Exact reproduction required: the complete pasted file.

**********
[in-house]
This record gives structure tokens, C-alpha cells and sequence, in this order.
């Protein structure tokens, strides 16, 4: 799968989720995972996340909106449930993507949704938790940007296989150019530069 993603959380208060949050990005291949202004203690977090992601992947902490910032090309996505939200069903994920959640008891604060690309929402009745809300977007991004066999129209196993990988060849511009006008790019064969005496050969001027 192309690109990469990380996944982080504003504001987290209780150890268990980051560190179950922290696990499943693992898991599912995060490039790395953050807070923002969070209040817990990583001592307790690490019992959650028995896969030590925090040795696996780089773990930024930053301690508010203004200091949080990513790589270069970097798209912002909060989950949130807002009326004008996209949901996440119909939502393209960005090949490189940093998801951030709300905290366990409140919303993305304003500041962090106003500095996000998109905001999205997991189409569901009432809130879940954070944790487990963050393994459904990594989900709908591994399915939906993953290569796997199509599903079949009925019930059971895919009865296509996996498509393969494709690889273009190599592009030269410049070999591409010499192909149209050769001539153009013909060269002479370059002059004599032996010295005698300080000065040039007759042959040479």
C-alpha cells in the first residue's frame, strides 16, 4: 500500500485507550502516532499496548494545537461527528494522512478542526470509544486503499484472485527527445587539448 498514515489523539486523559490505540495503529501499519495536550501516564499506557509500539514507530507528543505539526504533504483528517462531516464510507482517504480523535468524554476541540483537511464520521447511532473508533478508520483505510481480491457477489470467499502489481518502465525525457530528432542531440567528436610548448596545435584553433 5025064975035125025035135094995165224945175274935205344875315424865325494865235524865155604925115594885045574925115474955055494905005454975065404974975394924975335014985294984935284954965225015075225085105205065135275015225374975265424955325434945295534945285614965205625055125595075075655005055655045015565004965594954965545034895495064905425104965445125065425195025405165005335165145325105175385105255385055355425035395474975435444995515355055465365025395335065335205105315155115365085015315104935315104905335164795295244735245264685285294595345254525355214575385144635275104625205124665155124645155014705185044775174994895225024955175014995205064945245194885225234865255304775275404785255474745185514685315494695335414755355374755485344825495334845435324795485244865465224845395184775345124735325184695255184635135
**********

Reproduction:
[in-house]
This record gives structure tokens, C-alpha cells and sequence, in this order.
């Protein structure tokens, strides 16, 4: 799968989720995972996340909106449930993507949704938790940007296989150019530069 993603959380208060949050990005291949202004203690977090992601992947902490910032090309996505939200069903994920959640008891604060690309929402009745809300977007991004066999129209196993990988060849511009006008790019064969005496050969001027 192309690109990469990380996944982080504003504001987290209780150890268990980051560190179950922290696990499943693992898991599912995060490039790395953050807070923002969070209040817990990583001592307790690490019992959650028995896969030590925090040795696996780089773990930024930053301690508010203004200091949080990513790589270069970097798209912002909060989950949130807002009326004008996209949901996440119909939502393209960005090949490189940093998801951030709300905290366990409140919303993305304003500041962090106003500095996000998109905001999205997991189409569901009432809130879940954070944790487990963050393994459904990594989900709908591994399915939906993953290569796997199509599903079949009925019930059971895919009865296509996996498509393969494709690889273009190599592009030269410049070999591409010499192909149209050769001539153009013909060269002479370059002059004599032996010295005698300080000065040039007759042959040479």
C-alpha cells in the first residue's frame, strides 16, 4: 500500500485507550502516532499496548494545537461527528494522512478542526470509544486503499484472485527527445587539448 498514515489523539486523559490505540495503529501499519495536550501516564499506557509500539514507530507528543505539526504533504483528517462531516464510507482517504480523535468524554476541540483537511464520521447511532473508533478508520483505510481480491457477489470467499502489481518502465525525457530528432542531440567528436610548448596545435584553433 5025064975035125025035135094995165224945175274935205344875315424865325494865235524865155604925115594885045574925115474955055494905005454975065404974975394924975335014985294984935284954965225015075225085105205065135275015225374975265424955325434945295534945285614965205625055125595075075655005055655045015565004965594954965545034895495064905425104965445125065425195025405165005335165145325105175385105255385055355425035395474975435444995515355055465365025395335065335205105315155115365085015315104935315104905335164795295244735245264685285294595345254525355214575385144635275104625205124665155124645155014705185044775174994895225024955175014995205064945245194885225234865255304775275404785255474745185514685315494695335414755355374755485344825495334845435324795485244865465224845395184775345124735325184695255184635135